During a week in which Michael Jackson‘s death dominated not just the news, but also online video viewing, Evian‘s deliberate attempt at creating a viral video has succeeded to the tune of 3.8 million views.
Their clip depicting babies break dancing on roller skates includes, as Mashable points out, two successful elements: Babies and odd situations:
While I am typically skeptical when someone sets out to create a video with the intent of it “going viral,” this one clearly works. It’s cute. It’s compelling. It’s entertaining.
But I don’t know how closely it ties the experience to the product. The message is that Evian is for those who want to live young: “live young” is the campaign tagline. But do dancing babies really cement that message in viewers’ minds and will it compel them to drink Evian water? I’m skeptical. The message is more explicitly that Evian water is for babies.
I think the message would be clearer, yet far less cute, if the video featured kids or teens being athletic or doing unbelievable athletic stunts.
Nevertheless, they’ve succeeded in getting the Evian brand exposed to a few million people without paying for expensive television ad inventory and earning free media as well; I found out about it during a segment on MSNBC.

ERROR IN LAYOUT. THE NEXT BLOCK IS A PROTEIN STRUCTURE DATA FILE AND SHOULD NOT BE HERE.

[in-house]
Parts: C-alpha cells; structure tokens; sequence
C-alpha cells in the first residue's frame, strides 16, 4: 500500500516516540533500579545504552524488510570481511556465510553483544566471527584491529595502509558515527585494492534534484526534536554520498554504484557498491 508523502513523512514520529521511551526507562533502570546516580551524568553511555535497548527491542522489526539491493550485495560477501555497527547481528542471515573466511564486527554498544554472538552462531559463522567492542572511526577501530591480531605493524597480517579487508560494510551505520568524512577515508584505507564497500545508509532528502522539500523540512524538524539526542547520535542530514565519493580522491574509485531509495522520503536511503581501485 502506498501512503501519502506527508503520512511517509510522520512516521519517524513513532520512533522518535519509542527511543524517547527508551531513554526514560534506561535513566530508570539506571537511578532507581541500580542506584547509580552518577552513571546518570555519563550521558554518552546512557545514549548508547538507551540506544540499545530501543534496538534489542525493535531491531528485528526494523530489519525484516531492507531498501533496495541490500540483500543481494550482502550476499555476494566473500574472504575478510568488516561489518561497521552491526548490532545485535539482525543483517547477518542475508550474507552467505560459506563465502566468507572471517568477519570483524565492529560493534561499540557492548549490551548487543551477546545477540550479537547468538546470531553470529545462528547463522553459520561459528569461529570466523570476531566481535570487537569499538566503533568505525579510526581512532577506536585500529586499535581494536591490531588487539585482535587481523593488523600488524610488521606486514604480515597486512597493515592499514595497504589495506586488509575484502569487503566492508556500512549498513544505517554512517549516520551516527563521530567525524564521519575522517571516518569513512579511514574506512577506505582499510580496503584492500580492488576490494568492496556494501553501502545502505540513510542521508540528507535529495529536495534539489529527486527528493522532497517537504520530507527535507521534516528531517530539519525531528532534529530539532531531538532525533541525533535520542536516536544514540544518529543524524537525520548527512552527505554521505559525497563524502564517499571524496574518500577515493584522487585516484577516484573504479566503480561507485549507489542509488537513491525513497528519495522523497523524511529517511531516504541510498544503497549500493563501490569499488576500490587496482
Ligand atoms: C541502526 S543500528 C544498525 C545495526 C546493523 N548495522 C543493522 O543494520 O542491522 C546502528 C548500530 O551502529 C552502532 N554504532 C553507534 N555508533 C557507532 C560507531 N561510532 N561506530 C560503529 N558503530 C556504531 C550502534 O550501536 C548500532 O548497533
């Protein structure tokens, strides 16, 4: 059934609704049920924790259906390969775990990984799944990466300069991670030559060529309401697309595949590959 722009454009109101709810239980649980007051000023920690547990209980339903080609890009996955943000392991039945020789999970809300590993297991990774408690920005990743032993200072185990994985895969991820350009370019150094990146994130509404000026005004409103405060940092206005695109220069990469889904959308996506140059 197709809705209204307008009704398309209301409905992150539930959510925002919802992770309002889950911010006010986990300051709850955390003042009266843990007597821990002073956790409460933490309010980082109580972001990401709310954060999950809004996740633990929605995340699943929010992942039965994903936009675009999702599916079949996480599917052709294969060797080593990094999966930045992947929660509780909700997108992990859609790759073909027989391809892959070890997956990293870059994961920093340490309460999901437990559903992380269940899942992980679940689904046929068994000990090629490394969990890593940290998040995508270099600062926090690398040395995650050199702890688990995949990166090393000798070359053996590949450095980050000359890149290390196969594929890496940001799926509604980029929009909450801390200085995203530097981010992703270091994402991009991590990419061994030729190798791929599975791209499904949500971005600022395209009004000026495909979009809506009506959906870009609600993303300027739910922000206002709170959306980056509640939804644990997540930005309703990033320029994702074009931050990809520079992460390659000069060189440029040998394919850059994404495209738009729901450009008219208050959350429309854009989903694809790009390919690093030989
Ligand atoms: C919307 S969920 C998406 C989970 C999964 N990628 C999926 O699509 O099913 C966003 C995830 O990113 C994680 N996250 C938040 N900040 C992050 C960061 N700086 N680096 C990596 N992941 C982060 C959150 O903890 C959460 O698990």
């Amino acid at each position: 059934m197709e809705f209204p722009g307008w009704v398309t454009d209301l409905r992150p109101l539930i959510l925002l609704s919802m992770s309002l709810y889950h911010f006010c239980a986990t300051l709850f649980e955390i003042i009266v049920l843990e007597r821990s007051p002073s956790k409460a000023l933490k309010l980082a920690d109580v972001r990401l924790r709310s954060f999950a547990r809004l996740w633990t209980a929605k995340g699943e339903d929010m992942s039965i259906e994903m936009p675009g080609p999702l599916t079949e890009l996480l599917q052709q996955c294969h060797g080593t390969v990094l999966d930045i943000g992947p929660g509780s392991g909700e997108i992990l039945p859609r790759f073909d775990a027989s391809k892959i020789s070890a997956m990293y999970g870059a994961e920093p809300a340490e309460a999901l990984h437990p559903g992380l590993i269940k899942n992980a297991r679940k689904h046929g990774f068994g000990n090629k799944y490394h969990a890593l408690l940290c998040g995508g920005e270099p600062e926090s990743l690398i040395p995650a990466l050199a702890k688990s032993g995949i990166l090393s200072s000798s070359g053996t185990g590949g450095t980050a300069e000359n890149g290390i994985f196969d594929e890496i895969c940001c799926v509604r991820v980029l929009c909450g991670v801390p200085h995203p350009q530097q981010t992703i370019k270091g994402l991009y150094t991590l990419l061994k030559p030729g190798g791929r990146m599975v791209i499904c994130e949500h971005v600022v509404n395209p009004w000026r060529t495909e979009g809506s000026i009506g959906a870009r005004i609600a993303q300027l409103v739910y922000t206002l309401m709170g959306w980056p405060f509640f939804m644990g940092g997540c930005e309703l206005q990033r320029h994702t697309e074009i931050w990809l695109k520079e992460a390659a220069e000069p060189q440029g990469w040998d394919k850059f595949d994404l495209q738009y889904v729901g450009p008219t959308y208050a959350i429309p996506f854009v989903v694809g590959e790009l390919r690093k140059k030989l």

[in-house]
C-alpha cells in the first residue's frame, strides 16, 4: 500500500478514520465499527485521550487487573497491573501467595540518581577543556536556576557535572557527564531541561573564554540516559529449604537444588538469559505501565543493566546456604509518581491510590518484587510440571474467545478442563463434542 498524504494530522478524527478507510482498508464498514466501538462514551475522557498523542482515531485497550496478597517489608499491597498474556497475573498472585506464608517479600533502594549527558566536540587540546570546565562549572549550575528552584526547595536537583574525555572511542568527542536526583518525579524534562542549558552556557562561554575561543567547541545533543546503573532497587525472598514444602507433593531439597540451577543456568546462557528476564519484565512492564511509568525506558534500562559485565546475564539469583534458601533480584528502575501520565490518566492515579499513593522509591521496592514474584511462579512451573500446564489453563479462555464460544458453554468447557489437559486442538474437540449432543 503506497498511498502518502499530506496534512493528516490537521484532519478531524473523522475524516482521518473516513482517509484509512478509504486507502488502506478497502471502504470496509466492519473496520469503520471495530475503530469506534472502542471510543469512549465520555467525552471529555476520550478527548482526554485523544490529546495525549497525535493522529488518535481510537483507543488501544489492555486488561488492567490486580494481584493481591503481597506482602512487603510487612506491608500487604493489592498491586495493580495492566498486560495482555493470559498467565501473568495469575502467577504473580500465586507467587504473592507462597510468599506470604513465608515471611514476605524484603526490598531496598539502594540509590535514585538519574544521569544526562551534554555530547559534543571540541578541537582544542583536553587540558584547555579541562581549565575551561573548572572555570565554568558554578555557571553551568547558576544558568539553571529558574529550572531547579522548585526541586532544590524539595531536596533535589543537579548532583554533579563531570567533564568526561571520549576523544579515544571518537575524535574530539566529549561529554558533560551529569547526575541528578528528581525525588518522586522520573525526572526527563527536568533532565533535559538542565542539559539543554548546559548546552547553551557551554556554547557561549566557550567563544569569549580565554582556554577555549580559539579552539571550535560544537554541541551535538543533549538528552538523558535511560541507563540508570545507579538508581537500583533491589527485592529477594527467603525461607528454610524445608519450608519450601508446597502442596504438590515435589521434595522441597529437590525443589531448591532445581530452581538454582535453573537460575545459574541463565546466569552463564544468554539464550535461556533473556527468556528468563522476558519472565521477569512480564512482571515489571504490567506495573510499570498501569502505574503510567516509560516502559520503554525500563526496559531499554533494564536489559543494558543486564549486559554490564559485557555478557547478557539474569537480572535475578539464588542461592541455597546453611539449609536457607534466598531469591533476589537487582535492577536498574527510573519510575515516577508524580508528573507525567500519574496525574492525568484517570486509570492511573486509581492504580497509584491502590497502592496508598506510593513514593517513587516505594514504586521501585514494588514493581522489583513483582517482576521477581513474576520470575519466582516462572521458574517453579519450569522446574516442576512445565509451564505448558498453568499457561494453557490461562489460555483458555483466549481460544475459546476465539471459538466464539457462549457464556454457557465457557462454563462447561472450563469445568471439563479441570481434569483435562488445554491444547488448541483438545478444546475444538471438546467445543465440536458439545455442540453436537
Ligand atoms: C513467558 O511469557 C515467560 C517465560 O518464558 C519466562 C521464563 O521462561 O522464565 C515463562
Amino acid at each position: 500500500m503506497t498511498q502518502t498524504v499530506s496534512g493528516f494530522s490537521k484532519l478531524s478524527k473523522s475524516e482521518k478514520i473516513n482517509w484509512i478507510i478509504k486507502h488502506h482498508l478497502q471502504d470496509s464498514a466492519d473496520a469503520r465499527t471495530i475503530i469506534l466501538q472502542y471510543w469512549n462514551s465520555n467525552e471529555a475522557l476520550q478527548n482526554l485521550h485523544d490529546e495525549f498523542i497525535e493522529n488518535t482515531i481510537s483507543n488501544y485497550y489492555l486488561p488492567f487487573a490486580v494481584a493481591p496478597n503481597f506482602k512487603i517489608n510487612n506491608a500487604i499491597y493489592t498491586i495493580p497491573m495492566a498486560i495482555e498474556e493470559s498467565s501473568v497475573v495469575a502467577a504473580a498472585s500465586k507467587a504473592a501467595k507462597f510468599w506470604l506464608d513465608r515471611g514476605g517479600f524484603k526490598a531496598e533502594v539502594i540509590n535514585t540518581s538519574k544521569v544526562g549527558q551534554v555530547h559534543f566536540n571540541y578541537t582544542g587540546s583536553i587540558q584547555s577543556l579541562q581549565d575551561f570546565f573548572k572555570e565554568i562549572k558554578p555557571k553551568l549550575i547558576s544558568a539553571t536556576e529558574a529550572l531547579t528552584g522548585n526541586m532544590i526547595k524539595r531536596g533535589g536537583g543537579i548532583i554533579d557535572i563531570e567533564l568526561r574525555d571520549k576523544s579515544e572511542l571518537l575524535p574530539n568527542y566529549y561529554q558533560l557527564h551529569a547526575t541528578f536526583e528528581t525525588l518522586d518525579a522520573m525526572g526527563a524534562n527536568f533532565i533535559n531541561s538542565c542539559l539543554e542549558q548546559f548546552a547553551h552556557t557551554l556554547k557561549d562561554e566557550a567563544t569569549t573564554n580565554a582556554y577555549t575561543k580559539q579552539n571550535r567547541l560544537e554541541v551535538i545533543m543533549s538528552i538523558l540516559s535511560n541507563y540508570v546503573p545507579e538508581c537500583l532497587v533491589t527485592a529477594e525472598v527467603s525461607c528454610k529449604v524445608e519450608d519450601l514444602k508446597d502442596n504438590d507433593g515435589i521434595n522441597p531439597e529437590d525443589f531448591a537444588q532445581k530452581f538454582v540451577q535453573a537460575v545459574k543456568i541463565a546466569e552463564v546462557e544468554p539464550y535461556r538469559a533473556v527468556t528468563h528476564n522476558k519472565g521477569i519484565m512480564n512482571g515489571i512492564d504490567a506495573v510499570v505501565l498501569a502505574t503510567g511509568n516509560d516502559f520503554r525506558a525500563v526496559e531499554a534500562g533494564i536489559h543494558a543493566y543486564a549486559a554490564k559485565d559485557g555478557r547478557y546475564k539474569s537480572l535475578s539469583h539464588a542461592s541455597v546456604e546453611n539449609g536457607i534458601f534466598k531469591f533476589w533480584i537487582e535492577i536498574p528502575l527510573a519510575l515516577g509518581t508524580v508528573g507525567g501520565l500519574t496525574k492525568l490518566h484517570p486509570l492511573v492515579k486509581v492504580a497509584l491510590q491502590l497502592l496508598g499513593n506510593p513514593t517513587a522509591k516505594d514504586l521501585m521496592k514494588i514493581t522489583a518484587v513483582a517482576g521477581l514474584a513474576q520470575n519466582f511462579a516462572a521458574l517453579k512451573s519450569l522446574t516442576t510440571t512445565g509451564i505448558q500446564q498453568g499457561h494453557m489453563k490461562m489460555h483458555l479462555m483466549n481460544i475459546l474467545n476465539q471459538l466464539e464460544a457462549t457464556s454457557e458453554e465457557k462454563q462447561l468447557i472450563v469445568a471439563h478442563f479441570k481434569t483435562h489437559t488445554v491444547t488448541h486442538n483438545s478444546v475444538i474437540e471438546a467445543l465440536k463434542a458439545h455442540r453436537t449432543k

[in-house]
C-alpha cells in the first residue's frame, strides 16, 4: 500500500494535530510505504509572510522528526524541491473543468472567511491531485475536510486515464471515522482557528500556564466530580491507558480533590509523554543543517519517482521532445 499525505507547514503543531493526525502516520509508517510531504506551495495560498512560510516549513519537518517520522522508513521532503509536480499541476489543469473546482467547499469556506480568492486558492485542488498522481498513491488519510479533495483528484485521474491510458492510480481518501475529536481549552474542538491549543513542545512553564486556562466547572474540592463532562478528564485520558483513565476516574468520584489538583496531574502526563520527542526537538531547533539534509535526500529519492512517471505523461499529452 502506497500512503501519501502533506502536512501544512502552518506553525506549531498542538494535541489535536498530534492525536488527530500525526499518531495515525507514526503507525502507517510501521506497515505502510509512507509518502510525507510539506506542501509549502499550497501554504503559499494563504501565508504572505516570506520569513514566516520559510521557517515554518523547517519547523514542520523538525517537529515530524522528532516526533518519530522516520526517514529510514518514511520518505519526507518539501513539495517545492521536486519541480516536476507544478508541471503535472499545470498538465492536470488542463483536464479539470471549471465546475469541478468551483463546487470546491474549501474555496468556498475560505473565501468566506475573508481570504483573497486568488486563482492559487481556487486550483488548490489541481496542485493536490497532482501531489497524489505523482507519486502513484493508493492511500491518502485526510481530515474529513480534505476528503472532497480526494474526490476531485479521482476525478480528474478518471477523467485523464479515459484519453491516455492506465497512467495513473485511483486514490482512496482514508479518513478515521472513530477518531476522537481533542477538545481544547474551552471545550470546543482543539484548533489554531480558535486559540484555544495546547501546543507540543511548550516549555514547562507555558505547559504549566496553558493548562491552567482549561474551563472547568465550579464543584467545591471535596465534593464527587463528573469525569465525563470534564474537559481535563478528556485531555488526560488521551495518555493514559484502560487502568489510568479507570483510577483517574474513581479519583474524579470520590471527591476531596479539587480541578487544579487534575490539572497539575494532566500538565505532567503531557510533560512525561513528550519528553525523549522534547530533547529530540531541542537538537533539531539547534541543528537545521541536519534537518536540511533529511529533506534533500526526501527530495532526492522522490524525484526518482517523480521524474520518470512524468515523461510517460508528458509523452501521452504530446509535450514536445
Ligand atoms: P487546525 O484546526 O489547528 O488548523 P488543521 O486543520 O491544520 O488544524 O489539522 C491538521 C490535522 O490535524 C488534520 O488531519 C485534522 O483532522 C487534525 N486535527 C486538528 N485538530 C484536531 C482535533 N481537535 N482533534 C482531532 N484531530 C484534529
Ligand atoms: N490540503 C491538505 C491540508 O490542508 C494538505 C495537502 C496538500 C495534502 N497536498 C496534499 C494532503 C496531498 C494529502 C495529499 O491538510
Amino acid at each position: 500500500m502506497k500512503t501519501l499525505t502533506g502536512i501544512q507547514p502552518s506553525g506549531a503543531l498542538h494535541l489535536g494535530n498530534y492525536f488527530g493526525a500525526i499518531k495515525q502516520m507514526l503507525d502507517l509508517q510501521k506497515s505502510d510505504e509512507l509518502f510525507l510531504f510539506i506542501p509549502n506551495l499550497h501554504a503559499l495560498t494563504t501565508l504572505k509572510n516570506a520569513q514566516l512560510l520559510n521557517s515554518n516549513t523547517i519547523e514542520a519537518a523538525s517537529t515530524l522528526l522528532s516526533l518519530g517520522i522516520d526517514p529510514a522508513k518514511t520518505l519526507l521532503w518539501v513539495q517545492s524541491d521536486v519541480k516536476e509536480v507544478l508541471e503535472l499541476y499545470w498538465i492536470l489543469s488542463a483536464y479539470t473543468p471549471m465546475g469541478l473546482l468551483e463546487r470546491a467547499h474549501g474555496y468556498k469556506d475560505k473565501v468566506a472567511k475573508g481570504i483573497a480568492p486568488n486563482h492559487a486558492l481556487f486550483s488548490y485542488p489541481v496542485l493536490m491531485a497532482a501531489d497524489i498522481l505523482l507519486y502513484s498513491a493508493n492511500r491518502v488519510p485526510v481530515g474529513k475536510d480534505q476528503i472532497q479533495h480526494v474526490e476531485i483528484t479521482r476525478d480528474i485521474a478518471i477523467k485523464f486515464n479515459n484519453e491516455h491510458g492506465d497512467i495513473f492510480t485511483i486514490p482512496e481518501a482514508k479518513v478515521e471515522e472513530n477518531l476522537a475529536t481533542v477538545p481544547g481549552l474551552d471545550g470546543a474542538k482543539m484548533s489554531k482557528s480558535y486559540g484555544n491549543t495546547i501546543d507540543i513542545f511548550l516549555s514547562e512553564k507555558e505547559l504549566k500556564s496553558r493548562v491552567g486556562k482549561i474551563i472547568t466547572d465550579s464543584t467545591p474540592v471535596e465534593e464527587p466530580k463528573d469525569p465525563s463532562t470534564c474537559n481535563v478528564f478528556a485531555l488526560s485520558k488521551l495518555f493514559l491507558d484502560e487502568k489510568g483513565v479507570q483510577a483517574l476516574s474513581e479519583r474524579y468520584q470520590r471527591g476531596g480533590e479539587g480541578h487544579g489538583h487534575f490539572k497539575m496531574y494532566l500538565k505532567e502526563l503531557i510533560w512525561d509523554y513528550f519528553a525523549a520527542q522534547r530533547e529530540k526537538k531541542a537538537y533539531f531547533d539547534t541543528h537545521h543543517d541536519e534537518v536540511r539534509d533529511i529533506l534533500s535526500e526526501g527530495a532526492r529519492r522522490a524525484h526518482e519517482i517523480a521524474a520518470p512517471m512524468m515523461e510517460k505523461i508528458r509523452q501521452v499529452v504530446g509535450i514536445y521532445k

Among the Related Videos at Evian’s YouTube channel for the campaign is a “making of” piece that missed an opportunity for a lot of product placement. The clip is a montage of “behind the scenes” images accompanied by music.
But when people see a video like the popular Evain Roller Babies clip, they are wowed and want to know how it was created and that’s the implicit promise of “making of” videos. This one doesn’t deliver:
My guess is Evian would have got a lot more views for this video if they’d actually done a “making of” piece. Interview the people who conceived the idea explaining their rationale, who they wanted to reach and why they thought this clip would do that; explain what they were looking for when they searched for the babies that would be featured in the clip; interview the special effects team to explain how they achieved the remarkable visuals they created. Throughout the piece, everyone would be mentioning and drinking Evian water.
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